Yesterday, my uncle, Pierre Attarian, son of Hovsep Attarian of Yozgat and Zorah Amirian of Dikranagerd passed away in a Beirut hospital. He had been submerged into a coma for over two weeks due to a severe brain haemorrhage and the resulting unrecoverable damage.
Yesterday, his heart stopped working. After a long series of sad episodes, it just could not take life any longer and gave up.
Pierre was the last survivor of the trio of Attarian brothers who were a towering presence in the Armenian cultural and intellectual scene of Lebanon for close to four decades, starting in the late fifties. He was the youngest brother of my father, writer, essayist, literary critic and publisher Alphonse Attarian (Armen Tarian) and the poet, essayist and political and community leader Karnig Attarian.
Pierre had inherited the common physical trait of the three Attarians, ironically, from his mother Zohra. A relatively shorter stature with a proportionately larger head full of hair. Of the three brothers, he resembled her the most.
He was also the lesser known of the three. Because he was much younger than the other two, his was more a role of behind-the-scenes. Like his brothers, he was an active member of a collective that called for a cultural revolution in the late sixties and started publishing the Ahegan which was politically unaffiliated and advocated a modern critical approach to the analysis of literature, and the graphic and performing arts; only in the pursuit of true excellence; art not closed on itself, but open to the world. Like his brothers, he was an active member of the Lipananahye Kragan Shrtchanag, the Lebanese Armenian Literary Circle which his brothers had helped found, and which has been the focal point of progressive intellectual activity in the Lebanese Armenian community for over half a century.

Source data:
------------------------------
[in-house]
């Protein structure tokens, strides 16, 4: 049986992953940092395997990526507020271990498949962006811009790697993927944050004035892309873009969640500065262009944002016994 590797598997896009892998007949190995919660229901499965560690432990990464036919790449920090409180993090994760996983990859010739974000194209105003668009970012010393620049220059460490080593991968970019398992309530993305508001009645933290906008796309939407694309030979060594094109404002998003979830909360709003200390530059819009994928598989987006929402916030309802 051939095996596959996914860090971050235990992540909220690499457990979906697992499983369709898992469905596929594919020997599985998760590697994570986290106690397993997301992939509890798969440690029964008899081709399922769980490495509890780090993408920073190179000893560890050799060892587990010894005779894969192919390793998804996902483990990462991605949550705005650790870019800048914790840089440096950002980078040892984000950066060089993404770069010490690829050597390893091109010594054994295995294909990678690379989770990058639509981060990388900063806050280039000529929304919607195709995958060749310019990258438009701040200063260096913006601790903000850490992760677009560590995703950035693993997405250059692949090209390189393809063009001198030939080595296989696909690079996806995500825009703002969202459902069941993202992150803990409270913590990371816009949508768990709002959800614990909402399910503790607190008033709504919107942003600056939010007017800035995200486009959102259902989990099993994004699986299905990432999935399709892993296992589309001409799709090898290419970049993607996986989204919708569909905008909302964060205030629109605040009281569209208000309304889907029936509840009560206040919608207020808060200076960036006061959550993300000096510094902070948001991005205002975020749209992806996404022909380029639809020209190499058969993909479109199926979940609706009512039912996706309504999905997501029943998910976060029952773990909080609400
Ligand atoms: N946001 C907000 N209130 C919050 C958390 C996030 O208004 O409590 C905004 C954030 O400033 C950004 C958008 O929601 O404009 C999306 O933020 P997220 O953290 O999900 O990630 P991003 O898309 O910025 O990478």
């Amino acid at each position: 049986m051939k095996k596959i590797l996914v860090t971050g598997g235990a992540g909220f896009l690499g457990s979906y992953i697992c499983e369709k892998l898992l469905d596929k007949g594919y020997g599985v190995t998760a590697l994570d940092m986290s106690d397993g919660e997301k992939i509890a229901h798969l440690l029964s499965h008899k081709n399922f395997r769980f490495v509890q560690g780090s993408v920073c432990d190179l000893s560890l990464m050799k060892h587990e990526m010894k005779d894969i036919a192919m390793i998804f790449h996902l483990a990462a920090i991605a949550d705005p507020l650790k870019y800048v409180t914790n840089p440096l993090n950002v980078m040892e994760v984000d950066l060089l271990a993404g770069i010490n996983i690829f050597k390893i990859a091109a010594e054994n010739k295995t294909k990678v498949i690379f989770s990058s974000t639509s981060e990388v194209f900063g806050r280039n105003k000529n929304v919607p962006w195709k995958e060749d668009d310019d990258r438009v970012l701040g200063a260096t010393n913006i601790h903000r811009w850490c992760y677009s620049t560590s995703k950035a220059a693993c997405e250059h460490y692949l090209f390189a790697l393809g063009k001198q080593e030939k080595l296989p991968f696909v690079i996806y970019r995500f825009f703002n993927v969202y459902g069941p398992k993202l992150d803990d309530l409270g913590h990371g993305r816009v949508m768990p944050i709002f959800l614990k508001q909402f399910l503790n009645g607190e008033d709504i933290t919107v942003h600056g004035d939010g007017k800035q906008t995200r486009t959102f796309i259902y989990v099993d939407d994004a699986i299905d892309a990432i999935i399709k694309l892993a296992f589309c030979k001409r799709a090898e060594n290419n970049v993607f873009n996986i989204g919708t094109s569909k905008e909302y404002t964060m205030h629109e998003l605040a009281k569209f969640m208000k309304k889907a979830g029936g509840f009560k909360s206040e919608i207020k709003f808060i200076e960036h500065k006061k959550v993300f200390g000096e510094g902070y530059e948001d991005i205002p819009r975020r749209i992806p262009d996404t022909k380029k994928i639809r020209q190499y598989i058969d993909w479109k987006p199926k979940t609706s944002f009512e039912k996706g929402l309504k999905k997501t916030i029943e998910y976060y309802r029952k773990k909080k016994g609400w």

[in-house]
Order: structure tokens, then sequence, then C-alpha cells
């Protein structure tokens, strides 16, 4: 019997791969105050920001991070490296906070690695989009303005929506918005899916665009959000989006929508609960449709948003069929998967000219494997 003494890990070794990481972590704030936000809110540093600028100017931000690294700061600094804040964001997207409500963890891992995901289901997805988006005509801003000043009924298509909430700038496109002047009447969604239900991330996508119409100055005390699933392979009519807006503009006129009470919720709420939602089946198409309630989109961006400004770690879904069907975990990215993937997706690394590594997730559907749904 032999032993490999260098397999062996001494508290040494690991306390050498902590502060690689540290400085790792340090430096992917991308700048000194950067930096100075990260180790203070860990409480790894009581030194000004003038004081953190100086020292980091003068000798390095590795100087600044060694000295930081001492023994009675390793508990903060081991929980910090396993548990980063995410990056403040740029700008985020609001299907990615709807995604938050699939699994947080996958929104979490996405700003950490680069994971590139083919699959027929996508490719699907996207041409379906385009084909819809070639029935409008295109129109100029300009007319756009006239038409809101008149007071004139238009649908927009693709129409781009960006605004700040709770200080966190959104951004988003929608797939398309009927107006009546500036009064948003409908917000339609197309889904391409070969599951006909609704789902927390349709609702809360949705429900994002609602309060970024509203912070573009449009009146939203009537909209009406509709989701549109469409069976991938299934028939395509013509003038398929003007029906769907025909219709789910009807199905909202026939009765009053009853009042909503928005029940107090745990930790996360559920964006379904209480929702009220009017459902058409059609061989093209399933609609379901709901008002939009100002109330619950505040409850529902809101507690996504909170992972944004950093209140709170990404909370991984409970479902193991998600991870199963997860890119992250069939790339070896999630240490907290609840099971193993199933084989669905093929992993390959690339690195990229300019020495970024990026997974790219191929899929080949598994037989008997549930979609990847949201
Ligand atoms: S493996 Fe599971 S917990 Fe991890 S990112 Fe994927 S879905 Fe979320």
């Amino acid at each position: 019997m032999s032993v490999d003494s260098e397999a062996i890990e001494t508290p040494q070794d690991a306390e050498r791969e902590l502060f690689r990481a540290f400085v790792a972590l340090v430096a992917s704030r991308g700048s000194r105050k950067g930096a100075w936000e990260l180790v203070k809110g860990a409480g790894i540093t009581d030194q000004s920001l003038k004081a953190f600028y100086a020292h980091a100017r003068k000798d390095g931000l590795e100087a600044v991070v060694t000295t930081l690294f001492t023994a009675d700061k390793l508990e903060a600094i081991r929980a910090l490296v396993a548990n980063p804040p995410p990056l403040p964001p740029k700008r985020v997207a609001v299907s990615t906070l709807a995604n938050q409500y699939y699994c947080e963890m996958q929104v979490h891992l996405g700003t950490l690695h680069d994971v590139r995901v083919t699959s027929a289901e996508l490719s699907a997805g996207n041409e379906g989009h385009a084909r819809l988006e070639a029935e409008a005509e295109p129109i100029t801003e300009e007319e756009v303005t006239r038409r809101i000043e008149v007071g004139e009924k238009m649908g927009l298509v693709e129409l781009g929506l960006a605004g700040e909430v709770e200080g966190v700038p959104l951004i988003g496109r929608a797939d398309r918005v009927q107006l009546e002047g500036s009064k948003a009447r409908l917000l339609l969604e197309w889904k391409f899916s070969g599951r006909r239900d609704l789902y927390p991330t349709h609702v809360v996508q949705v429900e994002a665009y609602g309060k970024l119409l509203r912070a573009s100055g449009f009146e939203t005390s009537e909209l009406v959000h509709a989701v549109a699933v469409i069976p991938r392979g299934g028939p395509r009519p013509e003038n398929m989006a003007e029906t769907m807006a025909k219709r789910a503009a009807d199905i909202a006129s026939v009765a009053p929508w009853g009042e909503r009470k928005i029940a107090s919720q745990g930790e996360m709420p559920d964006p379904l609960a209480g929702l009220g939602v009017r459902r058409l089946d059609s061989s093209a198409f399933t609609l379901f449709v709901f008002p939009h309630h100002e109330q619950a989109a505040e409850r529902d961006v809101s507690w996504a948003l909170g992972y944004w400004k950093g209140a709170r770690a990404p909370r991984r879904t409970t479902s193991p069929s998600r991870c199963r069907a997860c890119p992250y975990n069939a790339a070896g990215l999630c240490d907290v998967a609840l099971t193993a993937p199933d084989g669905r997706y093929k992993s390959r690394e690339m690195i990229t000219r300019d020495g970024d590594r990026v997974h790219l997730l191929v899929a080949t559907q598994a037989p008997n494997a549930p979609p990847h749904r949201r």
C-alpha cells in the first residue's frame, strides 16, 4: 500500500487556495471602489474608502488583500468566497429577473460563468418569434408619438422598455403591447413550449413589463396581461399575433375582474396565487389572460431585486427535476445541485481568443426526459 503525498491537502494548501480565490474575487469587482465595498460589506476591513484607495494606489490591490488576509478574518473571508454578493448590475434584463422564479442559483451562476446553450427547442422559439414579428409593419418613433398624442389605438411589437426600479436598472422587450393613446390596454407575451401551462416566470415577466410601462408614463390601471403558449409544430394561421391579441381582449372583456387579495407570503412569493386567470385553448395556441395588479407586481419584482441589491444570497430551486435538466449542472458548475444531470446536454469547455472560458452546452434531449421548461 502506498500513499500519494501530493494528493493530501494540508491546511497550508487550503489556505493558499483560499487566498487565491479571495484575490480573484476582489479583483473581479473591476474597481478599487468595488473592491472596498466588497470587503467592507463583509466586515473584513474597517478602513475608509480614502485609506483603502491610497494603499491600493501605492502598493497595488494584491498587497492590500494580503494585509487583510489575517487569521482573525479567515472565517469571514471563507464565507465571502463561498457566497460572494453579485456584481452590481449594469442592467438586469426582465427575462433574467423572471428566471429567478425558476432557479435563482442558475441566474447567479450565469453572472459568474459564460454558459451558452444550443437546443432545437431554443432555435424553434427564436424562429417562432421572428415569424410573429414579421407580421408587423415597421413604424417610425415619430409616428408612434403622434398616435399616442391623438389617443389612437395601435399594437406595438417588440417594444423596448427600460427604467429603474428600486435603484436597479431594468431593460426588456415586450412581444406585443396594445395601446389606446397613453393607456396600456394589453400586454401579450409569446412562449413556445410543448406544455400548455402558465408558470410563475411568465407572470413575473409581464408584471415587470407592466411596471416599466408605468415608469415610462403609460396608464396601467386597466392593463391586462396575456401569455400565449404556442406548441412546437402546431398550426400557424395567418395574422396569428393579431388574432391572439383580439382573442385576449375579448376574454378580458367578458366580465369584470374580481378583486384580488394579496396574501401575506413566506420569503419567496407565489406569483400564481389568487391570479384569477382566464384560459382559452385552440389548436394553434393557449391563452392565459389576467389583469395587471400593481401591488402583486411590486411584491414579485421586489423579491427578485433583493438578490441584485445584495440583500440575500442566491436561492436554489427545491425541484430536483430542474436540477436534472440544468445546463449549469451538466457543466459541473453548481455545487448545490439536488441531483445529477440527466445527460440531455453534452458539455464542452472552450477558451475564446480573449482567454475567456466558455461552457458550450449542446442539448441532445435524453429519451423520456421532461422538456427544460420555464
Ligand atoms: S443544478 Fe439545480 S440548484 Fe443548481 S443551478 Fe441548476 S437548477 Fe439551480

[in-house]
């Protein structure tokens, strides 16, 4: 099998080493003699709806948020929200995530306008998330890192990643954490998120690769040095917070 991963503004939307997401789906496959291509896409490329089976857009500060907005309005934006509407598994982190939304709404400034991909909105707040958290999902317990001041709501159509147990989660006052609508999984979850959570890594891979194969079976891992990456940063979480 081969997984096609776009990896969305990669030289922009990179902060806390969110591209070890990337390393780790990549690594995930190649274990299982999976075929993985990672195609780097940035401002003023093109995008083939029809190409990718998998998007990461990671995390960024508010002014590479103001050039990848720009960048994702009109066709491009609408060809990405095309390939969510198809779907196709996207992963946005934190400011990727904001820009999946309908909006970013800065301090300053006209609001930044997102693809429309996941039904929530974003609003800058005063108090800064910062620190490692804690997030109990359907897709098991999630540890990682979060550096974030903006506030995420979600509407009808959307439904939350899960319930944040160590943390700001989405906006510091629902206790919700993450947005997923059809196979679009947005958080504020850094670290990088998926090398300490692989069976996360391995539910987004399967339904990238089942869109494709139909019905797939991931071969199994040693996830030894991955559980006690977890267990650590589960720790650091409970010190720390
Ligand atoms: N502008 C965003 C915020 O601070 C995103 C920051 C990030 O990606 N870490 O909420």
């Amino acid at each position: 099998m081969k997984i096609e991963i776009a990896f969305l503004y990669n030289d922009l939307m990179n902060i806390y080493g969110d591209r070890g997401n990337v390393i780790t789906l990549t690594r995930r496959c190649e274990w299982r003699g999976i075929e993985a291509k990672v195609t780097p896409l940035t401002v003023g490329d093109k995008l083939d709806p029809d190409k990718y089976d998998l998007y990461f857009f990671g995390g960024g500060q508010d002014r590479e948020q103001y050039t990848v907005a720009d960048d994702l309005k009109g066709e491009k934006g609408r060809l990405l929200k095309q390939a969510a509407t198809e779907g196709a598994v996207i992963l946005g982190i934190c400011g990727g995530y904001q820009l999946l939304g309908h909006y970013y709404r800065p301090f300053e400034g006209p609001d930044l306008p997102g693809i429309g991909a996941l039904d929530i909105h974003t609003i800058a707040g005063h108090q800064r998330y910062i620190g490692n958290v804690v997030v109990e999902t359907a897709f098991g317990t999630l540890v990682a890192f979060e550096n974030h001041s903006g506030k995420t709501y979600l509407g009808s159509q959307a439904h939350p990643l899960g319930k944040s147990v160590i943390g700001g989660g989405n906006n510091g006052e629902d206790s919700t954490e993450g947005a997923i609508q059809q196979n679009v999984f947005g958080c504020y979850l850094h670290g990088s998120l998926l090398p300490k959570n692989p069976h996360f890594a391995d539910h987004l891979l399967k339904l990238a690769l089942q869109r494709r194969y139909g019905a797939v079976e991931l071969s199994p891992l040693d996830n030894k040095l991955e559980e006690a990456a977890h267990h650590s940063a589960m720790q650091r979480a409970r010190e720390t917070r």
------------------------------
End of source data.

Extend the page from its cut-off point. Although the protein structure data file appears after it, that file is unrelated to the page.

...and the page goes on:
For all of his life, he worked at the firm of the great Lebanese architect Louis Tabet, and has had an important input in many of the famous projects of the firm, from official residences, to hotels, to apartment complexes and office buildings.
His greatest love has been the cinema. He was a lifelong worshipper of the art, an ardent collector of literature about the topic and a great source of information. The cinema section of his library was probably unmatched at the time. An ardent reader like his brothers, he was also a great fan of French literature and the chansonnier tradition.
My uncle, had an unmatched sense of humour and wit. He had an uncanny sense of the absurdity of human existence and could give an ironic twist to any story he told. Had he lived in the West, he would surely have become either a successful stand-up comedian or a humourist.
His last significant creative act was his collaboration with a group of friends and family to posthumously edit and publish my father's manuscripts. In a sense, I don't think he ever recovered from the untimely death of both of his brothers who never made it even to seventy years of age. He outlived them in a sad world which had stopped making sense a long time ago. It was not the one that he had worked hard to rebuild in his youth. I am at least glad though that he witnessed the great victory of the people of Egypt against tyranny. I am confident he felt somewhat vindicated, that what his family stood for was not in vain.
I saw him last about five years ago when he attended a special event honoring my contribution at the AGBU in Montreal. He sat at my table, next to my friend (also now deceased) the great mayor of Mount Royal, Mrs. Vera Danyluk. He was somewhat uneasy as he always shunned the limelight. His Parkinson's Disease had started to advance. He looked at us and said smiling:
"I am trembling all over, but I am not afraid". It just said it all.
And now, the three are united once more.